In both parts of the envelope, the verse concerning the trusting person, in the third person, represents a sort of objective statement about him. However, at the beginning of the psalm it is the psalmist who presents this character in an objective fashion, thereby setting down a thematic heading for the psalm, while at the end it is God Who speaks, thereby confirming and summarizing what has been said over the course of the psalm.

 

Furthermore, the beginning of the psalm describes the trusting person who finds his refuge in God, but there is no mention of reward for this trust. The conclusion, in contrast, while also speaking about the same person (“For he has set his delight in Me," “he has known My Name," “he shall call upon Me”), mainly describes his reward from God. This reward is expressed in seven verbs that depict how God acts for the benefit of the person who trusts in Him: 1. I shall deliver him; 2. I will lift him up; 3. I shall answer him; 4. I will deliver him; 5. I will honor him; 6. I will satisfy him; 7. I will show him.

 

Finally, it should be noted that God’s statement at the end includes three types of expressions:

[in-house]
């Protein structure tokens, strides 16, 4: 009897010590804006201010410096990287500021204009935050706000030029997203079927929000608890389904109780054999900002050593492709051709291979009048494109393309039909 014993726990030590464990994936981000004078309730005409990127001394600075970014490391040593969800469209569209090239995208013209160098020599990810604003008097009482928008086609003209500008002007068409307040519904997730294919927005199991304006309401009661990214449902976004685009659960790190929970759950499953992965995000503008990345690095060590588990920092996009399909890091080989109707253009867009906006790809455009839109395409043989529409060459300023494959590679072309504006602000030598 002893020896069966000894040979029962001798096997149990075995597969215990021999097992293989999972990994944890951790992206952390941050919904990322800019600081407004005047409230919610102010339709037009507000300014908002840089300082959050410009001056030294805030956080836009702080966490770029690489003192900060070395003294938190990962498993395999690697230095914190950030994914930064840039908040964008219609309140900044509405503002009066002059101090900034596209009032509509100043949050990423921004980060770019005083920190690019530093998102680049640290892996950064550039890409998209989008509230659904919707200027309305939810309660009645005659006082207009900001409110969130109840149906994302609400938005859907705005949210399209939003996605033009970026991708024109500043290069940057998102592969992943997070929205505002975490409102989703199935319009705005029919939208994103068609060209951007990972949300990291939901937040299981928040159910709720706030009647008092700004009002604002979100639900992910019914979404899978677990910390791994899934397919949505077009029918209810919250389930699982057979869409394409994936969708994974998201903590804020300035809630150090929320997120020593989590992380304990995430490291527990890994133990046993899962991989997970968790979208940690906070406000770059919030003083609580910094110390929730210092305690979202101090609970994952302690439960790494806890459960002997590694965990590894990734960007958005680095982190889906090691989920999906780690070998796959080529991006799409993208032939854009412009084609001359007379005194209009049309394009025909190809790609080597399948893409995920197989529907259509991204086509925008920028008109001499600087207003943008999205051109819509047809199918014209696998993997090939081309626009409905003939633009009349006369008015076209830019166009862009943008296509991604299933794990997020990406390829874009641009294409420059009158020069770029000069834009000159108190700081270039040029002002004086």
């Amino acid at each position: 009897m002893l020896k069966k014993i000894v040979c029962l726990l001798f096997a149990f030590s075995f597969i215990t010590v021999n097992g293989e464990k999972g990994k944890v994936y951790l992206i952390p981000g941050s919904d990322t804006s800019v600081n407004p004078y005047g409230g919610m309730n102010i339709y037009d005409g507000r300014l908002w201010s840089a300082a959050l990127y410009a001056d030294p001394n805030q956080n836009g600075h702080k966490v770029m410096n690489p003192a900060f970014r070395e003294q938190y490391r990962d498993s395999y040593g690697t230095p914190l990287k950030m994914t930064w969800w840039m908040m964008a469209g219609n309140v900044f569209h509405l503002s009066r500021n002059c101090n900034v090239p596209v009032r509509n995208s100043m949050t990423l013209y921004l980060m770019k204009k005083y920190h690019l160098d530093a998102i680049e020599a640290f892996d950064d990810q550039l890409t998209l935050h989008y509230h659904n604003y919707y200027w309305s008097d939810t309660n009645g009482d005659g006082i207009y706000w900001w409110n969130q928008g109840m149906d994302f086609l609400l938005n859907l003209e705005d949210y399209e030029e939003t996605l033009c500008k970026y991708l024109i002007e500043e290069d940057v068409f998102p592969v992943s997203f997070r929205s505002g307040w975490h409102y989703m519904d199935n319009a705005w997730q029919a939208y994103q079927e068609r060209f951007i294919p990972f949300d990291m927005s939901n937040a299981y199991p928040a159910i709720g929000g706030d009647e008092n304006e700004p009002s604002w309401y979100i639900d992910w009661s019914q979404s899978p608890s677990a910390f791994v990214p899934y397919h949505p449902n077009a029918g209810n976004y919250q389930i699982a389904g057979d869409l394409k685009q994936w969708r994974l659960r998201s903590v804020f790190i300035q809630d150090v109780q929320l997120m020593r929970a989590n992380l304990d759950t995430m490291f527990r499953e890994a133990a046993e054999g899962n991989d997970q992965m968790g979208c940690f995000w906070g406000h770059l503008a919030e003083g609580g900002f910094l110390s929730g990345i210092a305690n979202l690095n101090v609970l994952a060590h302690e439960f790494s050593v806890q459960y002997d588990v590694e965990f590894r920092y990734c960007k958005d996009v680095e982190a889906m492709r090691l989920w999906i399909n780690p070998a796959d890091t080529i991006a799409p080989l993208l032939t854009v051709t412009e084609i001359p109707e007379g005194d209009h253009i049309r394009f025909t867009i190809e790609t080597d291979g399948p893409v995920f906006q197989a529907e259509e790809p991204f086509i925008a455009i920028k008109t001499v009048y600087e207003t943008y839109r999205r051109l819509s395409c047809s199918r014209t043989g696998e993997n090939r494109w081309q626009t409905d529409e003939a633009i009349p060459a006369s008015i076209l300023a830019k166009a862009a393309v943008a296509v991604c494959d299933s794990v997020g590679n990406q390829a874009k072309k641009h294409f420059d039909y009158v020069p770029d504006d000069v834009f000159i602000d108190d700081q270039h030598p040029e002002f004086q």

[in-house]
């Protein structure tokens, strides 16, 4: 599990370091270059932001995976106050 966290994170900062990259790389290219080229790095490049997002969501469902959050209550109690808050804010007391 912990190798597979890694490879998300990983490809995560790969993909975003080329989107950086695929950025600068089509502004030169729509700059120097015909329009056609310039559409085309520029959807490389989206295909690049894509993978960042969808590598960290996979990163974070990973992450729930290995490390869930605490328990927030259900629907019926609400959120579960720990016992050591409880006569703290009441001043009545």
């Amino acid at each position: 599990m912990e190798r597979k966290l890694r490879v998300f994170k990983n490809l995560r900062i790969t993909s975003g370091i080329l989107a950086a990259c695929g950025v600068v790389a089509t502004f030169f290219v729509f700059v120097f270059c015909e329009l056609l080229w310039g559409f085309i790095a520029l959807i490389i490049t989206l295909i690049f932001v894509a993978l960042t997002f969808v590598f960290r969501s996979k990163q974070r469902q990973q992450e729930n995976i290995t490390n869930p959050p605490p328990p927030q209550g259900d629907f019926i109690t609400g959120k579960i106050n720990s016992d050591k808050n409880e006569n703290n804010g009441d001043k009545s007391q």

One is suited to the first monologue of the teacher (verses 3-8), and is meant as confirmation of it.

 

The second is suited to the teacher’s second monologue (verses 9b-13) and is meant to confirm it.

 

The third is not directly related to either the first or the second monologue of the teacher, but rather contains new messages that have not yet been voiced.

 

The following schematic presentation, in three different script styles, shows verses 14-16 divided into the three types of expressions, and in the footnotes we address the relationship between each of God’s statements and the words of the teacher in each of the dialogue-cycles.

 

(14) “For he has set his delight in Me – therefore I shall deliver him;[2]